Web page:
Some students feel invincible to pregnancy
Thomasville High School senior Damion Swittenberg said many of his classmates feel invincible when it comes to pregnancy.
"They feel like pregnancy doesn't apply to them," Swittenberg said.
Every year, however, students find out that is not the case.
"I was like that before," said Estela Caseres, a THS junior who got pregnant at 16. "It's hard being in school with a baby. It's not easy being a mom and a student. I have some friends who are not my friends anymore because of pregnancy."
Statistics over the past 50 years have made one thing clear — half of all high school students are sexually active. So often a percentage of those "invincible" students find out just how vulnerable they can be when it comes to teenage pregnancy.
THS offers a pair of programs that not only teaches how to prevent teenage pregnancy but what to do in the event it does happen. The Teen Prevention Education Program (PEP) and teen parenting program have made great strides in the past decade helping young students both avoid becoming parents too early and succeeding when they do.
"We know that number hasn't changed and it tells us that number isn't likely to change," Jim Burchel, pregnancy prevention director, said. "THS has a rich history of providing strong, medically accurate information and education to our students. All programs use evidence-based curriculum that's proven to be effective."
Teen Pep is a program that puts upperclassmen in a lead role as mentors for other students. Starting in the middle school, Teen Pep members visit with younger students in an effort to help educate them on issues related to sex. Swittenberg joined Teen Pep because of the impact the program made on his life as a middle school student. He wants to do everything he can to help a fellow classmate avoid becoming a parent too soon.
"I know quite a few students who have children," said Swittenberg. "Sometimes I see them struggle and I wish I could help. I feel bad for them. It's not a mistake, no baby is a mistake, but I feel like they could've prevented it so they wouldn't be in the situation that they are. We want to prevent people from getting to that point."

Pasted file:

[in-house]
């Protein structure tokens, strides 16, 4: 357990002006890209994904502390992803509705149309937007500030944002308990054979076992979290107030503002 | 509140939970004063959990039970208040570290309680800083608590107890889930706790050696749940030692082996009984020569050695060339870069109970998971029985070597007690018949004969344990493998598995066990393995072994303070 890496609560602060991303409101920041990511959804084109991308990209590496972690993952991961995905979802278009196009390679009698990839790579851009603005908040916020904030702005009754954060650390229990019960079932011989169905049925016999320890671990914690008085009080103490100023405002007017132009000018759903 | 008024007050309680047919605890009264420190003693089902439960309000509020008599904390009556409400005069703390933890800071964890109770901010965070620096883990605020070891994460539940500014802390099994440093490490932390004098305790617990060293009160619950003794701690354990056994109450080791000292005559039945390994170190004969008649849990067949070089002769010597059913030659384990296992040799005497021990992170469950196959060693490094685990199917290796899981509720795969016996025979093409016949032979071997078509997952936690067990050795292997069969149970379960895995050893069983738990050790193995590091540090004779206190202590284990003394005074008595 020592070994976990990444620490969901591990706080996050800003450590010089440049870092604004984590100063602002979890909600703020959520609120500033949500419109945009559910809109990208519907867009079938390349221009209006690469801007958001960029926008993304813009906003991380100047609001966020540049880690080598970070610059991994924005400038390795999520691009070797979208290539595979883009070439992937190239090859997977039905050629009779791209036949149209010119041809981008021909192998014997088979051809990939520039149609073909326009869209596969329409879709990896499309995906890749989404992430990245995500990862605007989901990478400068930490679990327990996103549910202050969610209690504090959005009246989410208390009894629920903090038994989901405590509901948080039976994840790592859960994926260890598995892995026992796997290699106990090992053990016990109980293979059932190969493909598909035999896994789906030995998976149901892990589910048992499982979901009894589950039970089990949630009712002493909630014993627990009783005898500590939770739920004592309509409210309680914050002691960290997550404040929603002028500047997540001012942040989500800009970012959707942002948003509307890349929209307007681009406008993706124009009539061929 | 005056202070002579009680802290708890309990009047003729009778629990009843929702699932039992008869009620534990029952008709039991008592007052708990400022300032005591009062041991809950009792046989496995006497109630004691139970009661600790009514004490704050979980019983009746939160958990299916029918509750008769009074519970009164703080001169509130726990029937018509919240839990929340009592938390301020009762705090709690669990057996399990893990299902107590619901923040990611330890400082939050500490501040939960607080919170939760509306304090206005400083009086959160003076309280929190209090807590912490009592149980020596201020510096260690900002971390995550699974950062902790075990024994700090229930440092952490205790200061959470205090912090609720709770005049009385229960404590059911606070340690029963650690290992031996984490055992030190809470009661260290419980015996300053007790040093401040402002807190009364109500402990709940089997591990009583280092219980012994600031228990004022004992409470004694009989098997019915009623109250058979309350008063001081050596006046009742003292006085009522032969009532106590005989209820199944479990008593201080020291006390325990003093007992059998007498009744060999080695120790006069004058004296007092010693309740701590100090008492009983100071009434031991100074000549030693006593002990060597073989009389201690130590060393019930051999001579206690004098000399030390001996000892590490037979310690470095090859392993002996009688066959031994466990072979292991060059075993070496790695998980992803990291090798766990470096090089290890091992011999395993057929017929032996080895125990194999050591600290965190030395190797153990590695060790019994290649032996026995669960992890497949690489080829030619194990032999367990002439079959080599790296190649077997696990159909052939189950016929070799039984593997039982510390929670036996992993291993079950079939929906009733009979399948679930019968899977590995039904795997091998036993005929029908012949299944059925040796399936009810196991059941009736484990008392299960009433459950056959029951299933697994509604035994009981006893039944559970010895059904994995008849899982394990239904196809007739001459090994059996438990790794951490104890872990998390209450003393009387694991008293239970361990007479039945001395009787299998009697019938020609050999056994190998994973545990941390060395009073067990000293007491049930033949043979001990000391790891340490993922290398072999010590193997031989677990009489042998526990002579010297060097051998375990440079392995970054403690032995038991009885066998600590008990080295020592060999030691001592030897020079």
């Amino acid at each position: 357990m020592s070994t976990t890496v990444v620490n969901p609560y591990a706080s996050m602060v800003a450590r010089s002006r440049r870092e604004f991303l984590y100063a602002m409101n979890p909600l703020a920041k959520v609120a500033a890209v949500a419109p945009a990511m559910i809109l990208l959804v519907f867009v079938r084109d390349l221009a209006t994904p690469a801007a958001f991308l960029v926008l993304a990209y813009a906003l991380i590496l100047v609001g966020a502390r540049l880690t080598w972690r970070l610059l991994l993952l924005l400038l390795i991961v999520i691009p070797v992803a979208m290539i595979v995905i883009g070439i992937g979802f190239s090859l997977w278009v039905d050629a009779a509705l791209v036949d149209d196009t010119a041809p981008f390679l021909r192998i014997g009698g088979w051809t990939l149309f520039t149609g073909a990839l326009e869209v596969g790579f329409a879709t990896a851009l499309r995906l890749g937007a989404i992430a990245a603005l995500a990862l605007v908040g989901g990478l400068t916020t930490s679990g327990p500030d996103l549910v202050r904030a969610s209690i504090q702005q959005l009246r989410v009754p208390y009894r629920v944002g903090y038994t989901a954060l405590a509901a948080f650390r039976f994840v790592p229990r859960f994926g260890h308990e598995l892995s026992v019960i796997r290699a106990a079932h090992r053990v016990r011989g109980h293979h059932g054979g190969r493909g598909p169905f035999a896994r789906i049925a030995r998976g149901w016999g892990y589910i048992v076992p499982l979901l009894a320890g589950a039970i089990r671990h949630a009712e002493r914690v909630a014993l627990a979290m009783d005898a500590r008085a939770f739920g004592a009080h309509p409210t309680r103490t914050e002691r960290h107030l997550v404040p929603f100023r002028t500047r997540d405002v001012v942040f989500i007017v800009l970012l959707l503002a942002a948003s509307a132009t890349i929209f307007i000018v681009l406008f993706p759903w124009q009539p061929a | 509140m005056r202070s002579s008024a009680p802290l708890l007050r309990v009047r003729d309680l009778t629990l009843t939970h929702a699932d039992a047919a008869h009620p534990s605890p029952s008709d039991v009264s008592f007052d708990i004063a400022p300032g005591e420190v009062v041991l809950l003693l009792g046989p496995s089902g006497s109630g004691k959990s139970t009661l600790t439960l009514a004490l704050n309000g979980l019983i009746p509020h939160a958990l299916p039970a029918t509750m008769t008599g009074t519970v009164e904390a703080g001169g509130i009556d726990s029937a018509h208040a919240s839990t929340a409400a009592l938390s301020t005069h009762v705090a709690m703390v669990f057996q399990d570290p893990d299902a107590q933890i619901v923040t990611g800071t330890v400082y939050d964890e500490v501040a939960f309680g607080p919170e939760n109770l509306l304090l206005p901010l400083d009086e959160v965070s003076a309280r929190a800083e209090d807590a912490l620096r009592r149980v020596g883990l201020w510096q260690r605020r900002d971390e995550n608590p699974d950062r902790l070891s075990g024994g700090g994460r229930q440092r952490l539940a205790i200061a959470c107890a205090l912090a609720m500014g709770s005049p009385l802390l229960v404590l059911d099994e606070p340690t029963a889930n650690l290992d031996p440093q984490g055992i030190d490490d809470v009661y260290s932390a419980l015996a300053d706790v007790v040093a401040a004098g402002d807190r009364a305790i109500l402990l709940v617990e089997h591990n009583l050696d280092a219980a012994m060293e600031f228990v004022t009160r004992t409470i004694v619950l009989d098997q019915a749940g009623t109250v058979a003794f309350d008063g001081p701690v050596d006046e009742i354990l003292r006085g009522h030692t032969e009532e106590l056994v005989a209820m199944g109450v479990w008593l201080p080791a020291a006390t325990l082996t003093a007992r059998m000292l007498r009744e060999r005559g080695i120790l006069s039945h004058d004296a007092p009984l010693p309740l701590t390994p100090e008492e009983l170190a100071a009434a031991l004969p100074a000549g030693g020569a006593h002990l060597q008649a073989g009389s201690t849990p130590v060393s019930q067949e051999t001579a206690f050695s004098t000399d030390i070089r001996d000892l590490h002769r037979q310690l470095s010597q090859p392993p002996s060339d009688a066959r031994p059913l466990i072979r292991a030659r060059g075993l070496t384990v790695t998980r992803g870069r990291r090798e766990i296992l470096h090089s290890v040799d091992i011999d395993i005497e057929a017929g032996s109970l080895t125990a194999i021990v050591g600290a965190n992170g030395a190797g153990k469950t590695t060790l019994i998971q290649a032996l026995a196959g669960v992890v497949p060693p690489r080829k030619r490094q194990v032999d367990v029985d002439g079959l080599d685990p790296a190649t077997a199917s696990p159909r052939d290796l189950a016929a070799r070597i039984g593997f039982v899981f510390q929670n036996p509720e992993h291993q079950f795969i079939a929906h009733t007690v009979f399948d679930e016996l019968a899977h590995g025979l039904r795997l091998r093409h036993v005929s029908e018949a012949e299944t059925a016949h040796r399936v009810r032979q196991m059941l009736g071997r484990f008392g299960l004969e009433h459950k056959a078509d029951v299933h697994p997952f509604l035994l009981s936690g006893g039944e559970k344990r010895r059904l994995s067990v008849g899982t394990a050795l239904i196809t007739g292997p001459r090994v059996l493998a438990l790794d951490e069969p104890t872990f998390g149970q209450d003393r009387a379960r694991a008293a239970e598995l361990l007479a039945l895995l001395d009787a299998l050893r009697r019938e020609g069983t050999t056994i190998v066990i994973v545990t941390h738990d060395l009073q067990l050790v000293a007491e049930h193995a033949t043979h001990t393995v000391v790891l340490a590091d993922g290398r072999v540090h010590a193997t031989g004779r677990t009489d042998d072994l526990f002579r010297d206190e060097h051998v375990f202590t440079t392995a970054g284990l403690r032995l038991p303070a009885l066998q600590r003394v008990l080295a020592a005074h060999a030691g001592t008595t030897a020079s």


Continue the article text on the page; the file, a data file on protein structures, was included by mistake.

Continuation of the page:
Davidson County's teen pregnancy rate has declined by 17 percent in the last three years, Burchel said, but the key is to keep the issue mainstream. Even though measurable success is being made, as teen pregnancy rates are down 50 percent nationally, the possibilities never will go away completely.
"We have new students coming in every year," Burchel said. "It's really easy for people to get lazy about the issue."
Teen parenting is offered to students like Caseres who already have a baby. The program focuses on teaching teenagers how to be good parents and balance the weight of parenthood and school. Teen parenting has three goals — prevent child neglect, avoid a second pregnancy and ensure the student graduates. Burchel said 99 percent of all students in the teen parenting program graduate, compared to 33 percent nationally.
"We've had pretty good success with helping our teen parents make it through high school," Burchel said. "There is a significant dropout rate among teen parents. For the students who don't graduate, their odds are next to impossible for having any kind of financially successful life. A lot of our teen parents go onto to get a four-year education. The program is dynamic in terms of the work it has done to help these students graduate and not get pregnant again."
Caseres said the program and its director, Michelle Garkosha, have played huge roles in helping her adapt to being a parent at 17. She hopes others will learn from the program and avoid becoming a parent too soon.
"It has made a big difference in my life," said Caseres. "They've showed me a lot of stuff I didn't know like birth control and how to take care of a baby. I don't want my friends to have to go through what I'm going through because it's really hard. Now that I know about it, I don't want other people to go through the same process."
THS is the only school system in Davidson County to offer such programs, Burchel said. The programs are made possible thanks to a pair of grants through Communities In Schools of Thomasville. Teen Pep offers two classes per semester with 15 to 20 students in each class. Burchel said 16 students currently are enrolled in the teen parenting class.
Staff Writer Eliot Duke can be reached at 888-3578, or email@example.com.